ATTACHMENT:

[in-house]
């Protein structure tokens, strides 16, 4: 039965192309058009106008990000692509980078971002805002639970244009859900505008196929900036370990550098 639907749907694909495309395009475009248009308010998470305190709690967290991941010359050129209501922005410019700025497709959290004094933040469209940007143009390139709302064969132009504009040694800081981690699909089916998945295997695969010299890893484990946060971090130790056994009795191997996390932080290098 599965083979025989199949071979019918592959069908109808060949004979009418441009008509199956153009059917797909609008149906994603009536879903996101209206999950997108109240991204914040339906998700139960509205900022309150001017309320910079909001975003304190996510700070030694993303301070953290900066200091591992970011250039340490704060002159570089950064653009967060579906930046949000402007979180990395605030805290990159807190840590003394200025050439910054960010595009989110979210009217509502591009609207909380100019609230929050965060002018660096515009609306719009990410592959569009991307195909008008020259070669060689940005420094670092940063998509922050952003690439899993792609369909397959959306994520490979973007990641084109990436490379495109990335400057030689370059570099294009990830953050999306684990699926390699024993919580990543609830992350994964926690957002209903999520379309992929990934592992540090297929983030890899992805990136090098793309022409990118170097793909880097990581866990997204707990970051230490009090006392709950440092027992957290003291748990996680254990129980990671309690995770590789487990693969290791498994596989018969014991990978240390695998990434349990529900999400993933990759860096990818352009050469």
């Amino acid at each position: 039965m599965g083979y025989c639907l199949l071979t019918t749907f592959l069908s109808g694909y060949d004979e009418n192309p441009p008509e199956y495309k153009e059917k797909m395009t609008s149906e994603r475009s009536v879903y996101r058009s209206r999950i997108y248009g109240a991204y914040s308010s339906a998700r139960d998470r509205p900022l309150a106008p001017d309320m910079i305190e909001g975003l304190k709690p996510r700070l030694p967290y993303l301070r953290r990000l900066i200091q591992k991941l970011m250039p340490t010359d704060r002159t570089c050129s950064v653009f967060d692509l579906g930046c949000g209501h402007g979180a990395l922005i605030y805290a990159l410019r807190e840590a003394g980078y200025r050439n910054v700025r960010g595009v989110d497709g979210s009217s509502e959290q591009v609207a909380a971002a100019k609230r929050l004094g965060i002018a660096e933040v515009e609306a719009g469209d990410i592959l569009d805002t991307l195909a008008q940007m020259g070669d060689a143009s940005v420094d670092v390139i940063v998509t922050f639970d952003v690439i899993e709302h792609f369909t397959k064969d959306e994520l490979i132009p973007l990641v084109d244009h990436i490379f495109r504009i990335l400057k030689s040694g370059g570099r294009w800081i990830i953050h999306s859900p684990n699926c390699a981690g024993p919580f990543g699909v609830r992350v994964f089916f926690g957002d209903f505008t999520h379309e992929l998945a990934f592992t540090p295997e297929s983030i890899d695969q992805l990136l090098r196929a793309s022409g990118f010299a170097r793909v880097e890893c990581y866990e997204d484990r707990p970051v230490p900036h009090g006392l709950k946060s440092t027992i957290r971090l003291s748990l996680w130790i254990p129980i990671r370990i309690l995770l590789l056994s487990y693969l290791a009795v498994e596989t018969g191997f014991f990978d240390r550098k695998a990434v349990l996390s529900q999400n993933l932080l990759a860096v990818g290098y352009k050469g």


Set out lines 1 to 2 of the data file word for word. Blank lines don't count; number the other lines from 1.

[in-house]
């Protein structure tokens, strides 16, 4: 039965192309058009106008990000692509980078971002805002639970244009859900505008196929900036370990550098 639907749907694909495309395009475009248009308010998470305190709690967290991941010359050129209501922005410019700025497709959290004094933040469209940007143009390139709302064969132009504009040694800081981690699909089916998945295997695969010299890893484990946060971090130790056994009795191997996390932080290098 599965083979025989199949071979019918592959069908109808060949004979009418441009008509199956153009059917797909609008149906994603009536879903996101209206999950997108109240991204914040339906998700139960509205900022309150001017309320910079909001975003304190996510700070030694993303301070953290900066200091591992970011250039340490704060002159570089950064653009967060579906930046949000402007979180990395605030805290990159807190840590003394200025050439910054960010595009989110979210009217509502591009609207909380100019609230929050965060002018660096515009609306719009990410592959569009991307195909008008020259070669060689940005420094670092940063998509922050952003690439899993792609369909397959959306994520490979973007990641084109990436490379495109990335400057030689370059570099294009990830953050999306684990699926390699024993919580990543609830992350994964926690957002209903999520379309992929990934592992540090297929983030890899992805990136090098793309022409990118170097793909880097990581866990997204707990970051230490009090006392709950440092027992957290003291748990996680254990129980990671309690995770590789487990693969290791498994596989018969014991990978240390695998990434349990529900999400993933990759860096990818352009050469």